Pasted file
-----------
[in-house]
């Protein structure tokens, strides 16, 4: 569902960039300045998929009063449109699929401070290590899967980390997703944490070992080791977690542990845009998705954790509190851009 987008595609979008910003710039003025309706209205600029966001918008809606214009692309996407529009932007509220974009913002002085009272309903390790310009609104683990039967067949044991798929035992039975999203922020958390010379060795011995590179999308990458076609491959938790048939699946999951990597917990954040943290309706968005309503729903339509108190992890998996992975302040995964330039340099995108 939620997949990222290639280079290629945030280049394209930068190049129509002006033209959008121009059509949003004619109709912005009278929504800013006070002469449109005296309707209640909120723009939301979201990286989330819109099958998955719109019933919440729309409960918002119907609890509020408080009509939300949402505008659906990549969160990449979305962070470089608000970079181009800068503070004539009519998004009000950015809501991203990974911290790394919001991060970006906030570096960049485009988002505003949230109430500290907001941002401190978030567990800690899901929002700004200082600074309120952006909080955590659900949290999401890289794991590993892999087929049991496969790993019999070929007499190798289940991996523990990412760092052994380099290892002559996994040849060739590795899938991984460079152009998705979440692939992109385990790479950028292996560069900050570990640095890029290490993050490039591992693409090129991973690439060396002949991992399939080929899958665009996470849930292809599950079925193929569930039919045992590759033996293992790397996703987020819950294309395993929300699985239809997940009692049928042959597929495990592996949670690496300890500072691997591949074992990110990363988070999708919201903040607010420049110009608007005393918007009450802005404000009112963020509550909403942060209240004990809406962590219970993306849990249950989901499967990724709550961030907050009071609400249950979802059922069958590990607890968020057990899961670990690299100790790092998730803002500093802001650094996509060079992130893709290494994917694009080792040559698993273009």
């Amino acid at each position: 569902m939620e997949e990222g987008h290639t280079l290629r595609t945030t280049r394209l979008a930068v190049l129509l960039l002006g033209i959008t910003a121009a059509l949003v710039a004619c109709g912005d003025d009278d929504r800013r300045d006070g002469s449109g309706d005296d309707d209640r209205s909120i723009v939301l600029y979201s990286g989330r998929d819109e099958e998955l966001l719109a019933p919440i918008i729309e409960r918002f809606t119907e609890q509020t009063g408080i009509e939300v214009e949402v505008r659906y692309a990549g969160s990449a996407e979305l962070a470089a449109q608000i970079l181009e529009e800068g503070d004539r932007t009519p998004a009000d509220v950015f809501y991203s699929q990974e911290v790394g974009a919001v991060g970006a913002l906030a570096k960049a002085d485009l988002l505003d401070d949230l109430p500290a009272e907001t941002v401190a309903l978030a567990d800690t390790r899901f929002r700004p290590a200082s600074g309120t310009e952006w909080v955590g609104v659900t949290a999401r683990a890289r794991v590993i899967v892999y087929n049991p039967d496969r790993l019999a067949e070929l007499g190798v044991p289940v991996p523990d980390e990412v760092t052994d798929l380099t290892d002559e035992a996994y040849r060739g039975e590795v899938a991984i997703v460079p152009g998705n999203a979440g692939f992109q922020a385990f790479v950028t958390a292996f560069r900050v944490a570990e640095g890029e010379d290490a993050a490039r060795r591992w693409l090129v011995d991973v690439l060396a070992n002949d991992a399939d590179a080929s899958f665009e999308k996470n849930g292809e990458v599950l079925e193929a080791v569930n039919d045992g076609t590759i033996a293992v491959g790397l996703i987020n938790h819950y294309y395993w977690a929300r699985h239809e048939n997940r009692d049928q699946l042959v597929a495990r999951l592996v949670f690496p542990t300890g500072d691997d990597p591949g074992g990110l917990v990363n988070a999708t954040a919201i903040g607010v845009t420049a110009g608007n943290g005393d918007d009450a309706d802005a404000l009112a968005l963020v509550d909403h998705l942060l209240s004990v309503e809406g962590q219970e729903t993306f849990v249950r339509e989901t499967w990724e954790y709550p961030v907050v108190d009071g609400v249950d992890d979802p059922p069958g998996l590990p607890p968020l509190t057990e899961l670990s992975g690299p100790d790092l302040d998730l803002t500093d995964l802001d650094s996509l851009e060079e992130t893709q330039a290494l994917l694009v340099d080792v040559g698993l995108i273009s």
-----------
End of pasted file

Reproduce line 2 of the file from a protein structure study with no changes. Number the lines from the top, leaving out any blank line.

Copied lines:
């Protein structure tokens, strides 16, 4: 569902960039300045998929009063449109699929401070290590899967980390997703944490070992080791977690542990845009998705954790509190851009 987008595609979008910003710039003025309706209205600029966001918008809606214009692309996407529009932007509220974009913002002085009272309903390790310009609104683990039967067949044991798929035992039975999203922020958390010379060795011995590179999308990458076609491959938790048939699946999951990597917990954040943290309706968005309503729903339509108190992890998996992975302040995964330039340099995108 939620997949990222290639280079290629945030280049394209930068190049129509002006033209959008121009059509949003004619109709912005009278929504800013006070002469449109005296309707209640909120723009939301979201990286989330819109099958998955719109019933919440729309409960918002119907609890509020408080009509939300949402505008659906990549969160990449979305962070470089608000970079181009800068503070004539009519998004009000950015809501991203990974911290790394919001991060970006906030570096960049485009988002505003949230109430500290907001941002401190978030567990800690899901929002700004200082600074309120952006909080955590659900949290999401890289794991590993892999087929049991496969790993019999070929007499190798289940991996523990990412760092052994380099290892002559996994040849060739590795899938991984460079152009998705979440692939992109385990790479950028292996560069900050570990640095890029290490993050490039591992693409090129991973690439060396002949991992399939080929899958665009996470849930292809599950079925193929569930039919045992590759033996293992790397996703987020819950294309395993929300699985239809997940009692049928042959597929495990592996949670690496300890500072691997591949074992990110990363988070999708919201903040607010420049110009608007005393918007009450802005404000009112963020509550909403942060209240004990809406962590219970993306849990249950989901499967990724709550961030907050009071609400249950979802059922069958590990607890968020057990899961670990690299100790790092998730803002500093802001650094996509060079992130893709290494994917694009080792040559698993273009």